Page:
Mr McKinley says he will miss the people most after leaving MAGS. The school is full of fantastic people and he will miss both staff and students. He says that he enjoys the company of all the students, even the naughty ones, and tries to show an interest in them.
“A caring person who believed in what he was doing” is how Mr McKinley wants to be remembered after he leaves. He wants to feel he has made a difference to the school, and was passionate and believed in the students.
“The challenge,” excites Mr McKinley most about the future. Since his new school Glenfield College is a lot smaller than MAGS, at around 500 students, he feels it will be different and exciting. He said “while they’re small, they can be just as good,” showing that he doesn’t mind the size and thinks it is a good opportunity to join a new, slightly smaller, community. He said “when we go somewhere, we have to make sure we fit the school.”
He can foresee that the next few years will be tough, though his great love for learning and his drive for self improvement have encouraged him to take up this new role. He says ”I don't want to have regrets. Saying I never took that jump, to be a principal". Self respect and self belief are core values of importance to him. He also understands that people develop at different times which implements his belief that there is no such thing as a ‘use by date’.
Mr. McKinley believes the school has helped him understand people, the challenges they face, and society better. It has showed him that money cannot buy happiness. There are incredibly wealthy people and non-wealthy people, but both can be just as happy.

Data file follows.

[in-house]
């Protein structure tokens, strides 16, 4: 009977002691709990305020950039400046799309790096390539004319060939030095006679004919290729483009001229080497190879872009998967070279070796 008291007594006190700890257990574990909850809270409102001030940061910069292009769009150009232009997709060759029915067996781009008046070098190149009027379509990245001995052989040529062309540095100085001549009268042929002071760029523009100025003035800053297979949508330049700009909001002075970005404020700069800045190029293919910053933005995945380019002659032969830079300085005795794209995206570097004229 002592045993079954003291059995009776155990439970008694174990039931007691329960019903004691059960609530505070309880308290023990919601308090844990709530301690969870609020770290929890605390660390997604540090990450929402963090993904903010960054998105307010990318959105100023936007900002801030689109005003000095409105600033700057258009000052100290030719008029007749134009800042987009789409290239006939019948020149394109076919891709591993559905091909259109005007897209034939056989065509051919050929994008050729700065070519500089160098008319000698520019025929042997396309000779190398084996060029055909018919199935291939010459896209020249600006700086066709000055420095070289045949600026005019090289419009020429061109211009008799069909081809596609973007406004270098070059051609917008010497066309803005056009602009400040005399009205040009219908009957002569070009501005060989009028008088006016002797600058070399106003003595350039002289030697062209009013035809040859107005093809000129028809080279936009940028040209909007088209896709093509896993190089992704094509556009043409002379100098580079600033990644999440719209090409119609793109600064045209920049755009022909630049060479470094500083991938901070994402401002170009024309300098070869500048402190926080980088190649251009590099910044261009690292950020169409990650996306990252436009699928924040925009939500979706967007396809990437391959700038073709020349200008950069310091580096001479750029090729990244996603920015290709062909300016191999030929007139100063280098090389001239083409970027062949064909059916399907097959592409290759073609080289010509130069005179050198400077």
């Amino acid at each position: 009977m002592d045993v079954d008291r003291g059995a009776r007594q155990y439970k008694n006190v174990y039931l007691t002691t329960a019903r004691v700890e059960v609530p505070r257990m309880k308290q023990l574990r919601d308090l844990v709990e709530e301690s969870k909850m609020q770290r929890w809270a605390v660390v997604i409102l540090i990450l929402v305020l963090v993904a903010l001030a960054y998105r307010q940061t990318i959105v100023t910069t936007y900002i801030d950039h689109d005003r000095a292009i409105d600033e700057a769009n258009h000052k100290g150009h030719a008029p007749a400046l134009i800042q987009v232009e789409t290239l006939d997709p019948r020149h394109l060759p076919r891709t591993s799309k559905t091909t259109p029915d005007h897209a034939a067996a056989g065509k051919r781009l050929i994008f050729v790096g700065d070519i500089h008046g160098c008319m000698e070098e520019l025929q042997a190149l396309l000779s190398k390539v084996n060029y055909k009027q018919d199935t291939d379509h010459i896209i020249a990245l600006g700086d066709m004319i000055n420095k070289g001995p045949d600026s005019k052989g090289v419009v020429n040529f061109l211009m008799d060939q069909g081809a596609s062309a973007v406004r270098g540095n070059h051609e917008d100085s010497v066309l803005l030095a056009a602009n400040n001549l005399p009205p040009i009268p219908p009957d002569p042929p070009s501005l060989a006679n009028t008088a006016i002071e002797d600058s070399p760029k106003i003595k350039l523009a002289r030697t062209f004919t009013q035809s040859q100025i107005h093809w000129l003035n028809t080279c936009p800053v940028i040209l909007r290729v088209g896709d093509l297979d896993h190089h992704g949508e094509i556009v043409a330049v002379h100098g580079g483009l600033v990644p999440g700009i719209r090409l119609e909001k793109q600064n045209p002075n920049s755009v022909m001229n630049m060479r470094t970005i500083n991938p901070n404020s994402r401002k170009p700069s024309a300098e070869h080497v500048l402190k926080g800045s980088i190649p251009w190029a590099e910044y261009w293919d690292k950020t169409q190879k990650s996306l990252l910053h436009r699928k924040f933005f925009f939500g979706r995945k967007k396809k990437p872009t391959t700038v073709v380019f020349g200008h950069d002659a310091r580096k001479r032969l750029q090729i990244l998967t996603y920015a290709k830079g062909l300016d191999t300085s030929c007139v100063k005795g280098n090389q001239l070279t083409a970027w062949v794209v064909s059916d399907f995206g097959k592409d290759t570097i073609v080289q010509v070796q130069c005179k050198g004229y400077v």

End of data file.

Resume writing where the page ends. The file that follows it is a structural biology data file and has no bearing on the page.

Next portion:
He says if given the chance to start his job again, there are definitely things he would have done differently. Reflection and being open to new learning is all part of growth, to him. “I’ve learnt a huge amount in the last decade,” he says with memories of years teaching swirling in his eyes. Being a parent has changed him, he now has a more personal experience with children. He believes he would change the way he dealt with some things - allow wiggle room, and try not to be so black and white.
When asked how we, as year nines, can continue his legacy in representing the school; he simply states: Be the best we can be. Continue to try our hardest to excel and better ourselves, as that is all that is asked. He says our parents just want us to try our best.With his family being so important, he says his biggest accomplishment outside of school would be raising two children and becoming a parent. His family share two cats and a dog, but when asked if a cat or a dog person he says dog. He also has a passion for being active and sports, you will often see him running the cross-country each year with the juniors. His favourite sport is soccer/football with him being a strong Liverpool supporter. This coincides with his favourite colour, red, which is also the colour of the Liverpool football team. He prefers English over Maths, and sweet over savoury.
Mr McKinley is a wonderful person and we will all miss him greatly. He will never be forgotten, as he has moulded this fantastic school into its current form. We wish him all the best for the future, and we know he will be an admirable role model for his new students.
By Jess Wanden-Hannay, Ella Vuetilovoni, Melissa Barnes, Rosa Jack, and Polly Tse